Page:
The year was 2000. The world had successfully survived the Y2K bug. We mourned the death of Peanuts creator, Charles Schulz. We marvelled at the birth of geocaching; and a little band, led by a man named Chris Martin, released their first studio LP, Parachutes. That band was Coldplay.
You’d have to be living under a rock for the last 14 years to be unaware of the events that followed: The band’s epic rise to fame; their chart-dominating success; and Martin’s own deportment, apparently so humble he could shame a Tibetan monk into heading back to monastic training.
But some of us didn’t buy it. Something wasn’t quite right.
Fourteen years later, on the eve of the release of their sixth studio album, Ghost Stories (out 16 May), one has to ask: How the hell did we get this far?
Quite simply, Coldplay took a sound that had been forged over decades by other, better, bands and adopted this sound as theirs. While this is not an unknown phenomenon in the music world, the meteoric rise of the band is.
One could argue that this early accomplishment – releasing a chart-topping debut LP that comprised multiple Top 10-charting singles, scoring a plethora of advertising licensing deals in the process – alone earned them a seat at the table of popular rock.
One could also argue that they produced, packaged and delivered contemporary music that can only be described as middle-of-the-road – the very definition of non-offensive and ‘radio-friendly’ – not to mention aimed at an audience who could, en masse, propel any YouTube toting youngster to ill-deserved stardom (*cough-Justine Bieber-cough*).
Yes, pretty much every mainstream media outlet labelled their debut album as a masterpiece – a relevant, era-defining powerhouse of aural wonder – but the truth is, we’d heard it all before.
For decades, the world had been rocking hard to the likes of Journey, The Rolling Stones, The Doors, U2, Red Hot Chili Peppers … the list goes on. In this respect, the only real thing that established Coldplay was timing.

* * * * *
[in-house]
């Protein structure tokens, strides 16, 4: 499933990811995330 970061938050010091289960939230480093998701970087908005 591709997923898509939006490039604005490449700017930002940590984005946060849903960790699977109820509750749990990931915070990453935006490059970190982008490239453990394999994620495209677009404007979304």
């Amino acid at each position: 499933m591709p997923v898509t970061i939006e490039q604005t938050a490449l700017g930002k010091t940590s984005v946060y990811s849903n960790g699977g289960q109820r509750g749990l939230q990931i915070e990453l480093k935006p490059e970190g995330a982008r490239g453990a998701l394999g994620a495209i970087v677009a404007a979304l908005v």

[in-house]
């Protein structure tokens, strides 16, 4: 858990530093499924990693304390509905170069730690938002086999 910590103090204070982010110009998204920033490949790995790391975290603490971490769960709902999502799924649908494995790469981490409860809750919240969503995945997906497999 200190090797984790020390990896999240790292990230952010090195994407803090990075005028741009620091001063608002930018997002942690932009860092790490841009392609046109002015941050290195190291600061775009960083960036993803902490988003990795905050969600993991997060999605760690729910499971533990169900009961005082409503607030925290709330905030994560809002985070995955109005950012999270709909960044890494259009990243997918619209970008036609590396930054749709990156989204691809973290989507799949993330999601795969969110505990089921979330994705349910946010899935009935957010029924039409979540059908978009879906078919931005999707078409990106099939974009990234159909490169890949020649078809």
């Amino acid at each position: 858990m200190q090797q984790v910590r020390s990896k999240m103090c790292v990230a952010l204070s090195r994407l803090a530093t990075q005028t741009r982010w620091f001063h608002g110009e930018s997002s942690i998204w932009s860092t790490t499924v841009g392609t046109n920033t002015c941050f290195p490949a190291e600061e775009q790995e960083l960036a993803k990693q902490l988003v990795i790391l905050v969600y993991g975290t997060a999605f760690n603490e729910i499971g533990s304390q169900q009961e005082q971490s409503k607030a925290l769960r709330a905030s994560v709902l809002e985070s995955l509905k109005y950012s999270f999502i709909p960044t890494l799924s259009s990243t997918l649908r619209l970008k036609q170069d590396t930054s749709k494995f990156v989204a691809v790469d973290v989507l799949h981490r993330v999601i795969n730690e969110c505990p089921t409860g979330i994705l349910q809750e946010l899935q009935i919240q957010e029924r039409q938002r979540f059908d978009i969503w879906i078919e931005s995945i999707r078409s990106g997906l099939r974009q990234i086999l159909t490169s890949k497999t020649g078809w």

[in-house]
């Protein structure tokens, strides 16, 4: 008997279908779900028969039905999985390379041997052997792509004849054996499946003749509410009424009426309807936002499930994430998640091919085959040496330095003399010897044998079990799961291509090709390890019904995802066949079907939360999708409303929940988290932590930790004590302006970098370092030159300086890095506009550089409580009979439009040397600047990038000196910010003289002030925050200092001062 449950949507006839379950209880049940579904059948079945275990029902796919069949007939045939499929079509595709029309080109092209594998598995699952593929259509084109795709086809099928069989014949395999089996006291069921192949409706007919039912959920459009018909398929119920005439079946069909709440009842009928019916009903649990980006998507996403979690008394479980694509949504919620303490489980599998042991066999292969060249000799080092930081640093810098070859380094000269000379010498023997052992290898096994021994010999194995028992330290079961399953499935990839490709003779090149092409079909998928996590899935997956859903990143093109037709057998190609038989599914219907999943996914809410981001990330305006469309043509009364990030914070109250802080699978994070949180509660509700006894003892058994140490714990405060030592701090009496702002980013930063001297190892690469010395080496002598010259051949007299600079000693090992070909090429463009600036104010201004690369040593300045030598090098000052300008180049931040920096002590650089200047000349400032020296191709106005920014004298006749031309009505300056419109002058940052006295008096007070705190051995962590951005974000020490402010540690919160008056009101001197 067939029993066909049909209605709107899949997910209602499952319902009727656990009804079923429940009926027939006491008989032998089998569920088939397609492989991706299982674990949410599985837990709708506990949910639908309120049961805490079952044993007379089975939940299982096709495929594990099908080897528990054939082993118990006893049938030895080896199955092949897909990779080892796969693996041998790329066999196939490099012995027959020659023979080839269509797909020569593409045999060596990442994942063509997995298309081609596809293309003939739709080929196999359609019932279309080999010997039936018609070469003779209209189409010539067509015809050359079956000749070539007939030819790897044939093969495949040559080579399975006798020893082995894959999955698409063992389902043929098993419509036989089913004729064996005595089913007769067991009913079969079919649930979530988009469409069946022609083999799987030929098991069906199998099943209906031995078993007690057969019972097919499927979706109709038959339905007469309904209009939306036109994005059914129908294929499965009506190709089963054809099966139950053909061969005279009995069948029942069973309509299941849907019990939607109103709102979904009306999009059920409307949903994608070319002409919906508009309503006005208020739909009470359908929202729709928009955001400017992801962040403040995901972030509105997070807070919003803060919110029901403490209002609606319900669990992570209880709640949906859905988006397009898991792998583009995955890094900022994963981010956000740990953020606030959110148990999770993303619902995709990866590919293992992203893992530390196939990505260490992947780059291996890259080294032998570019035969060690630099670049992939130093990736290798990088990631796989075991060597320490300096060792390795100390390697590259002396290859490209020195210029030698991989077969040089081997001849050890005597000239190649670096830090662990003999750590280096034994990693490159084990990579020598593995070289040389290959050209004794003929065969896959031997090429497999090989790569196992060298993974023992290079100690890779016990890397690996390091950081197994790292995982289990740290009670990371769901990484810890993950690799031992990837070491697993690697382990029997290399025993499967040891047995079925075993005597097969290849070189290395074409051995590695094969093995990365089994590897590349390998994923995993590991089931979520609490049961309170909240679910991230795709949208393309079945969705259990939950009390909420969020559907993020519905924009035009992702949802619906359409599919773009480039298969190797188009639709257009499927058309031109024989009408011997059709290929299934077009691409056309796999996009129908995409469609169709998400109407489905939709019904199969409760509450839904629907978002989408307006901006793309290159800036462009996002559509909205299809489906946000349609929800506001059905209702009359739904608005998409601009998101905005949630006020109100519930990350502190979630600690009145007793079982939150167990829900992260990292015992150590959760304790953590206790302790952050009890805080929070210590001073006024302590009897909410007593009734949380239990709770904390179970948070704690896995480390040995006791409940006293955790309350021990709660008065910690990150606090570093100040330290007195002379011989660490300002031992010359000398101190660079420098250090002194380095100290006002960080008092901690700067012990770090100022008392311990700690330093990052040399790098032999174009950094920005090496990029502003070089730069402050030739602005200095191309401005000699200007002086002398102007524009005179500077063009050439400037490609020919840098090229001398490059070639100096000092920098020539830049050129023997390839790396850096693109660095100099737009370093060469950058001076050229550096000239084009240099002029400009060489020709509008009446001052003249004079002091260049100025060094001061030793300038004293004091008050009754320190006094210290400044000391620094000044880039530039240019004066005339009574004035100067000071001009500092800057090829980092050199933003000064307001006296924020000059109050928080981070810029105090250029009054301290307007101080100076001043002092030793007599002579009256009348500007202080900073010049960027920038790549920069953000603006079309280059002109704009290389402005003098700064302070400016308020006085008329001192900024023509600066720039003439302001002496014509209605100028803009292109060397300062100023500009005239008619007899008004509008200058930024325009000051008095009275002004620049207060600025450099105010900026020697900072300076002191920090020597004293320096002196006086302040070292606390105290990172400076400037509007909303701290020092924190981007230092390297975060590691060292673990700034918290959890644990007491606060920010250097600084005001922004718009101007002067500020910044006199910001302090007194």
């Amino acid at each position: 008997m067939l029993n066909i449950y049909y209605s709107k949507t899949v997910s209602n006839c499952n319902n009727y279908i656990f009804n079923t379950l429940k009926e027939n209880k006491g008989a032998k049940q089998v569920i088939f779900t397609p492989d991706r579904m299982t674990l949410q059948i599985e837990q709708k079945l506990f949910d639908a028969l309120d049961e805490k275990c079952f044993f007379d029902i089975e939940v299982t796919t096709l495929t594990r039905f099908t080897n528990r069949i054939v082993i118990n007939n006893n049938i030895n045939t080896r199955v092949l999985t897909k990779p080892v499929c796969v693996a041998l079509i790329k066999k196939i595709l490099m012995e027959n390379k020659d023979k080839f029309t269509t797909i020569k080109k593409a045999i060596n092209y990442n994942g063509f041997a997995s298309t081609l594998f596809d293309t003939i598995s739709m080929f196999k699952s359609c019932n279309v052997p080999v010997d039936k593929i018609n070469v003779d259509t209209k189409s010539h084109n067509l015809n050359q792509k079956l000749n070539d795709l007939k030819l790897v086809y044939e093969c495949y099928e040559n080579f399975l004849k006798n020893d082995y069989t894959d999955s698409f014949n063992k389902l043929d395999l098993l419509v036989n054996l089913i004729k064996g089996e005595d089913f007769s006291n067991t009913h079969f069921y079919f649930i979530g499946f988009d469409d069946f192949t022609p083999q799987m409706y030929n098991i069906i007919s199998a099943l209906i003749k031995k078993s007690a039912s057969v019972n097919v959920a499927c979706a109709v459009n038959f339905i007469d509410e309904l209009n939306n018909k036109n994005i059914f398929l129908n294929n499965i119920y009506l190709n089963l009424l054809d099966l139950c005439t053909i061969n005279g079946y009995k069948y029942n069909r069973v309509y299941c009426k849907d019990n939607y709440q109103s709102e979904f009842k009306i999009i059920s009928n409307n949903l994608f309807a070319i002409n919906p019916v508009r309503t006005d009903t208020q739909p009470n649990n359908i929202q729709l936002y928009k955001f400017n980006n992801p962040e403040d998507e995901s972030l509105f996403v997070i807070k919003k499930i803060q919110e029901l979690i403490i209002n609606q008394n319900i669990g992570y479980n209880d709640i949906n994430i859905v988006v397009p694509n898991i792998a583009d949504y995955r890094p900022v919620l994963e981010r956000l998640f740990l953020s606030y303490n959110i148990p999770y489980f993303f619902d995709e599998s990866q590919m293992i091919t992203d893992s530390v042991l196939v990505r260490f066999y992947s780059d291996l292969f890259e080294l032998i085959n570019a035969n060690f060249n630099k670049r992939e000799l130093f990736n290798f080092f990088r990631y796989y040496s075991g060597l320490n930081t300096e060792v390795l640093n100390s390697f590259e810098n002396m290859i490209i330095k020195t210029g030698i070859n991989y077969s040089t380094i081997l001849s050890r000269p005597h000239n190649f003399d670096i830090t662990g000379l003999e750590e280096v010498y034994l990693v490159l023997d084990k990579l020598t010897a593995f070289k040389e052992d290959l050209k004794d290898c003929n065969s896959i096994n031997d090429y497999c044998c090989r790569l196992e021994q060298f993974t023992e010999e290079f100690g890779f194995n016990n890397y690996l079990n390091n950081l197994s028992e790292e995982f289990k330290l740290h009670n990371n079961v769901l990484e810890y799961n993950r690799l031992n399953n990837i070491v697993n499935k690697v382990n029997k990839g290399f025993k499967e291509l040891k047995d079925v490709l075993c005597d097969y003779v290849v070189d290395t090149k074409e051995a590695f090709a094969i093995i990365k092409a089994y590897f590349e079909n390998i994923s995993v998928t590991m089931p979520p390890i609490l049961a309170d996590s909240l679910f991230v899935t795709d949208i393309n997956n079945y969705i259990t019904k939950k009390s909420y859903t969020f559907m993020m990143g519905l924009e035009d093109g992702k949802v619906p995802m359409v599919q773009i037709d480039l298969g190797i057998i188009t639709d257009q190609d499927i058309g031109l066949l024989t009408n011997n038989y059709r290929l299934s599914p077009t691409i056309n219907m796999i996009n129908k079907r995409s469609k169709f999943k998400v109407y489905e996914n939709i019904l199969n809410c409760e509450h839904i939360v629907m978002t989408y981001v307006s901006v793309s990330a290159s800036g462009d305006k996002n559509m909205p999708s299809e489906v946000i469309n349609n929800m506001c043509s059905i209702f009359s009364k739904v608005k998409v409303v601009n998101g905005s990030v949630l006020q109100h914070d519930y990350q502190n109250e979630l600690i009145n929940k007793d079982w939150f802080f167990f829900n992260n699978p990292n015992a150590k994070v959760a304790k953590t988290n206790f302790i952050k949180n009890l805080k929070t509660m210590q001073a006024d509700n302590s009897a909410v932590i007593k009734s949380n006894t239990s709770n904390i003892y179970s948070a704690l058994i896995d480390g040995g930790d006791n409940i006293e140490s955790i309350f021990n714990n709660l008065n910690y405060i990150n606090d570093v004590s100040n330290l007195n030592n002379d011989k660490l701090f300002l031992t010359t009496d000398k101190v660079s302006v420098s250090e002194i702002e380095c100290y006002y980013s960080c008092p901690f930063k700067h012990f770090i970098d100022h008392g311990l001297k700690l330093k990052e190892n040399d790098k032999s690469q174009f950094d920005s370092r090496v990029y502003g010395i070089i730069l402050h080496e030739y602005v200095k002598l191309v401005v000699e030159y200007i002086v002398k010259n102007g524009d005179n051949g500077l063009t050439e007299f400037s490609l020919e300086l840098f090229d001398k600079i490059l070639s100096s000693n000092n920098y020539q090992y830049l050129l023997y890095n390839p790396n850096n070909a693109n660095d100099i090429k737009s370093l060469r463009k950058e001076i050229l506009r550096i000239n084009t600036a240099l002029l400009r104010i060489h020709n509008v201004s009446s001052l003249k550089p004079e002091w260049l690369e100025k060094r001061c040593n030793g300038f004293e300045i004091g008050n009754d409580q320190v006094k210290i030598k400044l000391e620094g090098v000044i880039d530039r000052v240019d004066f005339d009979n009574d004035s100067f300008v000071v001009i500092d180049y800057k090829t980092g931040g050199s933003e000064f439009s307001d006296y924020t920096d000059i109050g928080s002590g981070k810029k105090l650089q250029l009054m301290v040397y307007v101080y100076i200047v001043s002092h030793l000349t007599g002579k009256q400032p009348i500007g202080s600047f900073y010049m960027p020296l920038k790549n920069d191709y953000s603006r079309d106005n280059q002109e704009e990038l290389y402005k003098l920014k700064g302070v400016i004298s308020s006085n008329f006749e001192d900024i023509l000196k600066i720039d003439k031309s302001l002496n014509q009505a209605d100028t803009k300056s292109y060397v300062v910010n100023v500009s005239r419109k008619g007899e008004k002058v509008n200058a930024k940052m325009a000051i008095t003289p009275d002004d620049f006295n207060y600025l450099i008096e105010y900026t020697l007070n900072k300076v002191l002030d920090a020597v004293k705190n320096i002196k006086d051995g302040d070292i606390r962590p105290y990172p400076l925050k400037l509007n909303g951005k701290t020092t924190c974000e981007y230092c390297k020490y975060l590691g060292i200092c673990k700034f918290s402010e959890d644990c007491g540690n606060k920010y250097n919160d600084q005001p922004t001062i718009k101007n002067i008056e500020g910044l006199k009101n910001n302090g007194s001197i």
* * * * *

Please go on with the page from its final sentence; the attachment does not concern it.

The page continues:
While Chris Martin appeared to have the natural ability to seduce media journalists across the globe, thanks in part to a high-profile marriage to Hollywood star Gwyneth Paltrow (which ended yesterday, coincidentally), one could not deny that there were many other far less successful bands, which were playing far more adventurous and genre-trouncing music. There was nothing new to hear here.
Interestingly, leading internet music media beacon, Pitchfork, found Parachutes a poor piece of music, scoring it 5.3 out of 10 and describing it as “forgettable”. A voice of reason rising up from a cacophony of sycophantic waxing?
But we weren’t the only ones to think that something was amiss.
For a while leading up to this period, U2 had been dabbling with what can only be called a new artistic direction; it appeared they were attempting to reinvent themselves for a new generation of listeners (who did they think they were, Madonna?).
Exploring new sonic territory, easily described as quirky and experimental, U2 alienated long-time fans and critics alike, with the release of 1997’s Pop.
Sure, the accompanying tour was on par with any visual spectacular that Gaga could come up with, but it was becoming pretty apparent that the band had lost their edge (no pun intended).
Cue: Coldplay’s debut album and ensuing frothing at the mouth from all and sundry.
But with the instant chart success of Coldplay’s early material, U2 now sat up and took notice, with Bono announcing they were, “reapplying for the job of the best band in the world”. They’d clearly set their tongue-in-cheek sites on these lads from London.
It took them many years of hard work, on the back of 2000’s All That You Can’t Leave Behind, but their next album, No Line On The Horizon, struck many chords in music charts around the world – U2 appeared to be firmly back on track to reclaiming the throne.
Meanwhile, Coldplay were working on the thrilling Viva la Vida or Death and All His Friends and the boring Mylo Xyloto – the musical equivalent of chalk and cheese.
Watching all this play out was akin to witnessing the military action of super powers, locked in a bitter battle for world chart domination.
But there were more than music charts at stake. This was a battle for all our hearts and souls.
U2 may have turned its back on a legion of fans, but it was with the best of intentions. They pronounced their mea culpa, said their Hail Marys and were welcomed back into our loving arms because, well, we wanted them back.
Coldplay, on the other hand, will never have the blues-rock driven fury of The Rolling Stones. They will never have the political-agenda fuelled early days of U2. They will never represent a generation of lost innocence and social upheaval that The Doors did. Longevity in the music industry is awarded to those who stand for more than just fame and success.
Perhaps the title of Coldplay’s new album, Ghost Stories, hints at a collection of goodbyes from a band past their used by date. Whatever the coming LP contains, this is likely their last chance to prove they deserve our ears. Don’t blow it, boys.
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